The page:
A team led by Dr. Todd Costantini of the University of California, San Diego reviewed reports of patients admitted to their trauma center before and after the border wall was raised by 30 feet in 2019. After the height increase, the number of patients admitted with fall-related fractures grew by 186%, they found.
"Our study further describes the evolving public health and humanitarian crisis at our southern border, illustrating the rapid rise in patients with traumatic lower extremity fractures sustained from barrier fall after the increase in border wall height," the group wrote.
San Diego County hospitals commonly care for patients injured by falls from the U.S.-Mexico border wall. Between 2018 to 2019, the height of about 400 miles of the existing border wall was raised. In this study, the authors aimed to examine the impact of the height increase on fracture burden and hospital resources.
The researchers reviewed radiology reports from patients admitted to their level 1 trauma center who had lower extremity or pelvic fractures sustained from a border wall fall, tracking demographic and treatment data, hospital charges, weight-bearing status at discharge, and follow-up, and comparing fracture rates between groups injured between 2016 and 2018 ("prewall group") and those injured between 2019 and 2021 ("postwall group").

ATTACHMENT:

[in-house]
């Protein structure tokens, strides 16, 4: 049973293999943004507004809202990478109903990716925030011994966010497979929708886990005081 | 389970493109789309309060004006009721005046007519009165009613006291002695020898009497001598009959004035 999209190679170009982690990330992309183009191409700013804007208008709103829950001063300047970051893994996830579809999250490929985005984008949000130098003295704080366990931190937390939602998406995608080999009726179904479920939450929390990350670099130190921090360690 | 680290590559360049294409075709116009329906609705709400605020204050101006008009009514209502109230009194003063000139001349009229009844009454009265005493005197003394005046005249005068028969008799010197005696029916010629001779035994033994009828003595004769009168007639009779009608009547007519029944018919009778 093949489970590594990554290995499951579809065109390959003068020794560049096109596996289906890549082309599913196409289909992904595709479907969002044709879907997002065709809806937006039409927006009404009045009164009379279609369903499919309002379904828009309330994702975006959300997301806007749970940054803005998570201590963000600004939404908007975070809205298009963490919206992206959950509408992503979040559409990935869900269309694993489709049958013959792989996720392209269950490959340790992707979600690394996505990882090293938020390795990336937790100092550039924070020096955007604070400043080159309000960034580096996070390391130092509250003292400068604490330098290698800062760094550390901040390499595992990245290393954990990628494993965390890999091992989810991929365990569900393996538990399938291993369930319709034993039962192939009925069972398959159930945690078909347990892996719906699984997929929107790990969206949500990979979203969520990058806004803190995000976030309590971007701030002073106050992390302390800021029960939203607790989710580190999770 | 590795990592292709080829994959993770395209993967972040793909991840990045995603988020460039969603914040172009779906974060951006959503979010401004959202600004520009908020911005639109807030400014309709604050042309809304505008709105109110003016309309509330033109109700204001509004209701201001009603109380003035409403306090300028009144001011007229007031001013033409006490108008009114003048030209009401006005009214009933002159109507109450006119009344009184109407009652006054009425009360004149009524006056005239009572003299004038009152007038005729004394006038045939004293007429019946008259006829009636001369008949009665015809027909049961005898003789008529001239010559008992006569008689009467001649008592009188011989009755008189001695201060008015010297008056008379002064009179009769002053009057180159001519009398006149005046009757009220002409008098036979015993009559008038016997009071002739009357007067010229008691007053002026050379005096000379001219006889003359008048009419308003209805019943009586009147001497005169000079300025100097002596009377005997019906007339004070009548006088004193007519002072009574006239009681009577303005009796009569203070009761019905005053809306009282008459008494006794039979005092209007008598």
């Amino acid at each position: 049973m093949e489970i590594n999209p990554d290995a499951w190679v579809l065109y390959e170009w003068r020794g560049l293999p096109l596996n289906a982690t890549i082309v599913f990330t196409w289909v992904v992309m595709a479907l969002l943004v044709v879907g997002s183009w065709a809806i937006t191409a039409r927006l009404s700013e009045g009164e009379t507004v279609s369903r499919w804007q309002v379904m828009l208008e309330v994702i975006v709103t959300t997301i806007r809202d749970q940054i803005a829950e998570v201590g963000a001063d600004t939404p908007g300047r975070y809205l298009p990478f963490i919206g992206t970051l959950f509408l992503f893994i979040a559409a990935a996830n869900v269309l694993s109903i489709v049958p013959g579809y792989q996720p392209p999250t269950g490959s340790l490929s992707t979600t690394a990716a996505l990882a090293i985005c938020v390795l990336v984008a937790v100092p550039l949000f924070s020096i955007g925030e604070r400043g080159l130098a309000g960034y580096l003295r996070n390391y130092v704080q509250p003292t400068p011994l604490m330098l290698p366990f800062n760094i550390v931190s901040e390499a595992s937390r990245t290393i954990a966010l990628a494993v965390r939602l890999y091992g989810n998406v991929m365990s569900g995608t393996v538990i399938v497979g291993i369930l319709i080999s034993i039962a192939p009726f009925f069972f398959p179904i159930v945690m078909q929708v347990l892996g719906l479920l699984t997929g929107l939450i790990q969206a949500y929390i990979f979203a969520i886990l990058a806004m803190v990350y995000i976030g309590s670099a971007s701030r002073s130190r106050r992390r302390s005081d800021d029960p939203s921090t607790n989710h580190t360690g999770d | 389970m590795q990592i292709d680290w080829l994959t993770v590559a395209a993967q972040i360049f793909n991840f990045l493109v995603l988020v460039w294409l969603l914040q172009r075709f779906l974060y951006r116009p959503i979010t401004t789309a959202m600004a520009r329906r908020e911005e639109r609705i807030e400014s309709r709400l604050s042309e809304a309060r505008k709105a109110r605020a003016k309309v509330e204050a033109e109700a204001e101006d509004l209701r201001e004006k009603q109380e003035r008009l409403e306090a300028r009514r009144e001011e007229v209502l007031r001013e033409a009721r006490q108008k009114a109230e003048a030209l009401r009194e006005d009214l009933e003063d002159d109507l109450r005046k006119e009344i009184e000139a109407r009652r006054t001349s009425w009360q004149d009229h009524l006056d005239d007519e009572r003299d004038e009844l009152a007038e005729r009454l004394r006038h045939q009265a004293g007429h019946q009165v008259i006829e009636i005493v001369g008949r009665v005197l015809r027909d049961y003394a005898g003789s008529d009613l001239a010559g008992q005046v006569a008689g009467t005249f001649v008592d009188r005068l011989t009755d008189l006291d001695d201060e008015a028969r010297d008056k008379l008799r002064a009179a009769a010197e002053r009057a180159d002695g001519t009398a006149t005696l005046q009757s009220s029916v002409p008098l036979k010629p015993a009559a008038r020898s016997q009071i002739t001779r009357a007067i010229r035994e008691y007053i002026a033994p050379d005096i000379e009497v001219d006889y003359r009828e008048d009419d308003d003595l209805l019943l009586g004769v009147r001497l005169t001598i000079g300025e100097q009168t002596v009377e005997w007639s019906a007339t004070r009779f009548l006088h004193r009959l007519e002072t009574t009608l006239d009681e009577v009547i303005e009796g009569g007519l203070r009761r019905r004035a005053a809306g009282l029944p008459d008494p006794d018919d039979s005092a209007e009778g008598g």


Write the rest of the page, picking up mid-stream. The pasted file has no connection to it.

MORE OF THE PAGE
The prewall group included 45 patients with 101 lower extremity fractures and the postwall group included 275 patients with 850 fractures -- an average of 2.2 versus 3.1 lower extremity fractures per patient, the authors wrote. In addition, in the post-wall group, hospital admissions increased by 537%, intensive care unit stays by 776%, ventilator use by 22%, and trips to the operating room by 468%.
This increased use of resources in the postwall group translated to an added $74 million in hospital charges, the authors noted.
"With the increased volume of patients, valuable hospital resources, including in-patient beds and operating rooms, were used to a greater extent in treating lower extremity fractures related to barrier fall," the researchers reported.
Policymakers should consider the costs of caring for border fall patients and the U.S. healthcare system should account for the heightened demand for these limited resources, the researchers urged.
"Costs of medical care should be considered when making policy decisions around mechanisms to deter unauthorized border crossings," they concluded.
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